The crossing of native cow started before world war first in the British colony. It was in Bangalore that the first crossbred were produced in 1910 at this time the cows were reared for production of bullocks if cows were calving with male calves then the all the milk was fed to male calves. Sale of milk was not the aim good bullock were produced in Haryana and Rajasthan. Nagor bullock was famous for agriculture. However, the Haryana cows were good milk producer so the Haryana cows and Bullock were famous.
After independence, in 1955-1960 many crossbreeding projects in hill region were started on farms. These were
The 50% crosses of Red Dane, Jersey and Brown Swiss was giving an encouraging result, but the 75% exotic cows were not so good. So, it was decided that 65.5
In 1962 dairy development board was formed by Lal Bahadur Shastri and by 1970 the frozen semen was available. In 1970 the National Dairy Research Institute Karnal has developed Brown Swiss with Tharparkar crossbred cows and Sahiwal+Holstein crosses. The idea was to create cows of which bull will be used in farming. But by the introduction of
With frozen semen and the deep-frozen semen, the only breed was used were Holstein. Previously it was a thought that tick born diseases, high temperature and nutrition will be constraints. But these problems are solved. The production of male calves is solved by the availability of sexed semen. Now at present instead of crossbred cows, we have Holstein friesan cows, with machenization, Bullock is no more needed. The milk production and milk is a big business. Now for milk production, we have switched on to cow production. The good farmers are selling best cows producing over 35 l;utres of milk poer day. Our 20% of cows are crossbred but the percentage of crossbred is maximum in punjab 90% and 70% in kerela. However, it is 10% in UP and West Bengal.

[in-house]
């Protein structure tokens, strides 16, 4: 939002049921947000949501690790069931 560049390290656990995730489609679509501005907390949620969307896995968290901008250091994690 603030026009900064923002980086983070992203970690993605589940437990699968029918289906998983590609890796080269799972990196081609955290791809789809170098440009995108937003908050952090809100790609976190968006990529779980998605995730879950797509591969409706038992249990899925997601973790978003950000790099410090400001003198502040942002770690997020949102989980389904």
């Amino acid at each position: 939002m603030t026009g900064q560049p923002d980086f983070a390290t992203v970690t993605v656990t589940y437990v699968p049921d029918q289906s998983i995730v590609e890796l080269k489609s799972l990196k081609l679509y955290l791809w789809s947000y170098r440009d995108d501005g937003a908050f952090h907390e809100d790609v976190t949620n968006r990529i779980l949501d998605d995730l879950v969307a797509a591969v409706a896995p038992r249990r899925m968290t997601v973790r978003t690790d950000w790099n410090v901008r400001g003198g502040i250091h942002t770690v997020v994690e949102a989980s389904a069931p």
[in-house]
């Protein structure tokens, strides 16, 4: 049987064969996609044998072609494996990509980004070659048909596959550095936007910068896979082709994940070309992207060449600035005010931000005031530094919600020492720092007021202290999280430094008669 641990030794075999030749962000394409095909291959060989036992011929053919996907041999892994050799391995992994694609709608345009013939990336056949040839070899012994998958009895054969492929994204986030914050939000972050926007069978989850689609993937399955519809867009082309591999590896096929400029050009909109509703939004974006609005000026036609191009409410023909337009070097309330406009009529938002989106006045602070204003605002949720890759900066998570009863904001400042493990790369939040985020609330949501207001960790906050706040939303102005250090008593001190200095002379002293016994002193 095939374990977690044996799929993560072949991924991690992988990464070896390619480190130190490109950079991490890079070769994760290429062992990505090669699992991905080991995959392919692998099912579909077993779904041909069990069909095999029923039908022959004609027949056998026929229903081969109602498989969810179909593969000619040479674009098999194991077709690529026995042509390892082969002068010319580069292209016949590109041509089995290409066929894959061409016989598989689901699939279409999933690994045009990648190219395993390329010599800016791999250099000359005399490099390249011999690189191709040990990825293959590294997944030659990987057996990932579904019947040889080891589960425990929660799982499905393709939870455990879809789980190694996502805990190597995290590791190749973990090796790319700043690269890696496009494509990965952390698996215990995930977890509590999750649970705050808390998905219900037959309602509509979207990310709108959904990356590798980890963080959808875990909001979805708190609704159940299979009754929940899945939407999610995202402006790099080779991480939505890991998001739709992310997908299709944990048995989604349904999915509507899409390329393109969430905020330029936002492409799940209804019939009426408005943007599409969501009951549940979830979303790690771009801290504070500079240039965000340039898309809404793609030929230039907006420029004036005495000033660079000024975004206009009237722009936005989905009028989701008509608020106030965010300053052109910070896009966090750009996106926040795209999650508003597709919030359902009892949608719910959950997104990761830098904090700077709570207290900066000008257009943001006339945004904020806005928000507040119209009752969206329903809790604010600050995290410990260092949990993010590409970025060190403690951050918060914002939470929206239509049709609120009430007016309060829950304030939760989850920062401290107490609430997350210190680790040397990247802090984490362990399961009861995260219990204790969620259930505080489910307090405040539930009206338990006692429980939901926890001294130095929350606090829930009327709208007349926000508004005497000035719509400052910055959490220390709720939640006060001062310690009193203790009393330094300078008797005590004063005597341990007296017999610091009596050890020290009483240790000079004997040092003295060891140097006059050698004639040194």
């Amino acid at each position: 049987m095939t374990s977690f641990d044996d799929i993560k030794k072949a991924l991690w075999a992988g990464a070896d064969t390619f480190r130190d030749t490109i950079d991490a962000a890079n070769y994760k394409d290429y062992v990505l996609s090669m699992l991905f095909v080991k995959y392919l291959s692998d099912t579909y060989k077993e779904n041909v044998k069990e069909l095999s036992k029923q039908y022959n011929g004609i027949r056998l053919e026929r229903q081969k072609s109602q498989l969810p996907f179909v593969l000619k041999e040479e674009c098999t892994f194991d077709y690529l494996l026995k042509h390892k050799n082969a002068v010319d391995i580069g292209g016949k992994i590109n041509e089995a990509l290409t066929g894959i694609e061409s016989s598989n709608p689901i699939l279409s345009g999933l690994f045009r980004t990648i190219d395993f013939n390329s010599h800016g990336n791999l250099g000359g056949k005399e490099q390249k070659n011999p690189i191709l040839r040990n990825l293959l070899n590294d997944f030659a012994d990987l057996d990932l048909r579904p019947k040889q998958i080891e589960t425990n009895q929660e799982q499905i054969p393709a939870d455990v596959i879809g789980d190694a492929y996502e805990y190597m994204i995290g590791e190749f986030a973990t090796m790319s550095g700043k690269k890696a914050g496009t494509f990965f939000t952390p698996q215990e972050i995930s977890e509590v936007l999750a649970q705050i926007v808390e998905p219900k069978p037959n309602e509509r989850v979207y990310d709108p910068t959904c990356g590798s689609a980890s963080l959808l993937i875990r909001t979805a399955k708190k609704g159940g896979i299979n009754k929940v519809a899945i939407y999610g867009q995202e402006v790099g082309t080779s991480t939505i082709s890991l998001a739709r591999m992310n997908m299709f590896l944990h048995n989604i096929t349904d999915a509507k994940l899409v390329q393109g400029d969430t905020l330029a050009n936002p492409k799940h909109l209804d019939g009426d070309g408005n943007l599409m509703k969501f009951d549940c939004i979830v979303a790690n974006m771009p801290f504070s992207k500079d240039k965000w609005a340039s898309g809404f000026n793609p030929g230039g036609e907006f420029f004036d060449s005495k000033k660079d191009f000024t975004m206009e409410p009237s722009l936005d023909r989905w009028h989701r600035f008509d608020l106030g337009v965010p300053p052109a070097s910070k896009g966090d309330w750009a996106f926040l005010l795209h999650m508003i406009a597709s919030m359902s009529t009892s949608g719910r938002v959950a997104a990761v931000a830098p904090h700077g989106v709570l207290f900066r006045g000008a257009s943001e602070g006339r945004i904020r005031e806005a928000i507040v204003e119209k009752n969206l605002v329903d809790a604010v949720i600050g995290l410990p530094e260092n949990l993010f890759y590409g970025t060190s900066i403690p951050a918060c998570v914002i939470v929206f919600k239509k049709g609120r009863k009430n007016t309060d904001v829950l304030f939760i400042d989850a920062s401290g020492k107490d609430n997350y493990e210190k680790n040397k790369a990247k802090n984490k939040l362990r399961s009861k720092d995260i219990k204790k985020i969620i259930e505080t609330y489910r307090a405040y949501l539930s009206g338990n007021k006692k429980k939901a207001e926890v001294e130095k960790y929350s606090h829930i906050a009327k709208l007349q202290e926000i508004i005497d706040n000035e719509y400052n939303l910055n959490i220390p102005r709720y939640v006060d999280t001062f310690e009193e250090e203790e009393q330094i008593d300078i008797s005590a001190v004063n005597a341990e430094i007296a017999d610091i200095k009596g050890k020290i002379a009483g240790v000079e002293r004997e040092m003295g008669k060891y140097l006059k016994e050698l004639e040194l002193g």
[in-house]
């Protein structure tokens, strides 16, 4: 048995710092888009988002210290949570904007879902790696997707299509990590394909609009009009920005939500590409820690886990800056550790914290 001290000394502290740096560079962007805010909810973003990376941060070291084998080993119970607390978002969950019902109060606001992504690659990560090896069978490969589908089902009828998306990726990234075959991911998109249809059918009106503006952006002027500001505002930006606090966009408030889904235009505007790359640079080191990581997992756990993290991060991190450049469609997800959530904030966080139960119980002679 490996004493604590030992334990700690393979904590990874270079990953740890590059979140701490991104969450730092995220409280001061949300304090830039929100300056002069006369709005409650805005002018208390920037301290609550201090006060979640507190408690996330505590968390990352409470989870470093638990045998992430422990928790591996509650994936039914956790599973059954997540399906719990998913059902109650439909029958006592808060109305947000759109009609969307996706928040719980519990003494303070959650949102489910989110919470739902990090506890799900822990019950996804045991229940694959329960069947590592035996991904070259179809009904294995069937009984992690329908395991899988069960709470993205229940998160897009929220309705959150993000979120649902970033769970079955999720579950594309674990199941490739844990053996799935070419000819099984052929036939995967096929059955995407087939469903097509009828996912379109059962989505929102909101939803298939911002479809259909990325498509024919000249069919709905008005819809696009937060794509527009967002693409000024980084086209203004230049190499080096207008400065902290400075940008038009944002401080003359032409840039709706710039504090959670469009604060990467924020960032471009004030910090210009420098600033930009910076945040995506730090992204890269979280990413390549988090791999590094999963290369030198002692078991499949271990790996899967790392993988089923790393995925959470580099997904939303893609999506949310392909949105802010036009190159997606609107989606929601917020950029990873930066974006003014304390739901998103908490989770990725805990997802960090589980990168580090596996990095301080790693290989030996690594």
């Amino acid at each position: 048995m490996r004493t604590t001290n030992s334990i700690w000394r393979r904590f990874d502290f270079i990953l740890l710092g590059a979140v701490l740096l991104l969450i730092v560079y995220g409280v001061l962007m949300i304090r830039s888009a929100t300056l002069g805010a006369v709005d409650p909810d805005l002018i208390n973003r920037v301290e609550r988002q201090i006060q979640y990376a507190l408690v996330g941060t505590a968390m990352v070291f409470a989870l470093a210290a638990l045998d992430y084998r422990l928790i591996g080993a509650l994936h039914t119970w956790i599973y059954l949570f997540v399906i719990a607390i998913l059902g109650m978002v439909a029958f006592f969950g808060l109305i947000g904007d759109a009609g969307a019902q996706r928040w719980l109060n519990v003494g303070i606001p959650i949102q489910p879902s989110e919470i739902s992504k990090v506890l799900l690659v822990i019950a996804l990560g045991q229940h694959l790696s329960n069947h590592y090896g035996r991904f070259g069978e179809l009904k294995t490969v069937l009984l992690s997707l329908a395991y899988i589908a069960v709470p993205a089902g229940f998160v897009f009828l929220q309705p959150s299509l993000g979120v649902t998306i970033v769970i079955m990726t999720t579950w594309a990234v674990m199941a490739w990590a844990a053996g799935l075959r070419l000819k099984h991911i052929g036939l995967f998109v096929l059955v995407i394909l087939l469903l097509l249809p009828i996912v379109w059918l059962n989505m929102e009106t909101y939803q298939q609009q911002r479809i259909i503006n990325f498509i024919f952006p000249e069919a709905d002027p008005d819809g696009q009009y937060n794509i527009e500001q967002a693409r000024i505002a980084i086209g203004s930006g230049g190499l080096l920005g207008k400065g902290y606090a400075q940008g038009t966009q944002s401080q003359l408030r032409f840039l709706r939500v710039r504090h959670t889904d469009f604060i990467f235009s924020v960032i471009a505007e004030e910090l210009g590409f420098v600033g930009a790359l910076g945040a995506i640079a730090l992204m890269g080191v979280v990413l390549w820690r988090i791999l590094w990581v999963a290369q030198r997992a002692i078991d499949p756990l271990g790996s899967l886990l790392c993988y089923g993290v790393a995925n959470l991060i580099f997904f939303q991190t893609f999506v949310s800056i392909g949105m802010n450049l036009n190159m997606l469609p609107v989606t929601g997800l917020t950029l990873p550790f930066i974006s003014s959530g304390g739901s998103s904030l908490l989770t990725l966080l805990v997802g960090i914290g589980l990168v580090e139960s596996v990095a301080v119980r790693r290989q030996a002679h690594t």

In northen india photoperiod is short in witer and is long in summer. The photo-period have a distinct impacct on the reproduction and milk production. This is shown in the following figure.
As shown in the figure below in winters the Prolactin Hormone (PRL) is released less as these are inhibited by PRL-R. Because of this inhibition, the liver, mammary gland, and immune system are active, therefore milk production increases. However, it is reverse in summer. This is valid for Holstein. The photoperiod length is not changed at the equator, in Kerela.
The growing heifer if fall pregnant in the long day period then the melatonin will be high. So, if insulin-like growth factor is high and the prolactin is also high, cow will calve in winter so there will be more milk production. So if the heifer falls pregnant in summers it is good.
In Kerela, the photoperiod is not an issue but this plays an important role, for further see temperature humidity graph and stress on hf cows. As Bangalore is close to Kerela and it is a cool place, so crossbreeding is flourishing here.
So for the dairy development with Holstein, it is necessary to follow the above chart and manage the temperature humidity index at 72.
The cows in stress with all inputs will not produce milk, or fall sick, or may die.
Environmentally controlled housing is necessary for cows and milk production from cows.
In 2018 cow purchase breeders go to Punjab or Bangalore. In these 2 places the pure Holstein is available, as they are using semen of the bulls form American Breeding Association India and World Wide Shire. The cow produced from these semen, are giving over 30 liters of milk. There are commercial farms where 20-50 animals are being maintained. Farms with 100 cows are very limited. These trends are due to the fact that technical inputs and fodder is available. And
Now with the implementation of sexed semen in the heifer, the only female will be produced. So now the replacement of herd will be quick and the farmer will be selling cows. The average lactation yield of 6000 litres is quite common, so with the rate of 40 rupees milk, the income from the cow is 2.4 lac in a lactation.
Because of the labour cost is high, now minimal no. of animal kept 10-20 and farmer expect to produce 200-300 litres per day, for making diary viable.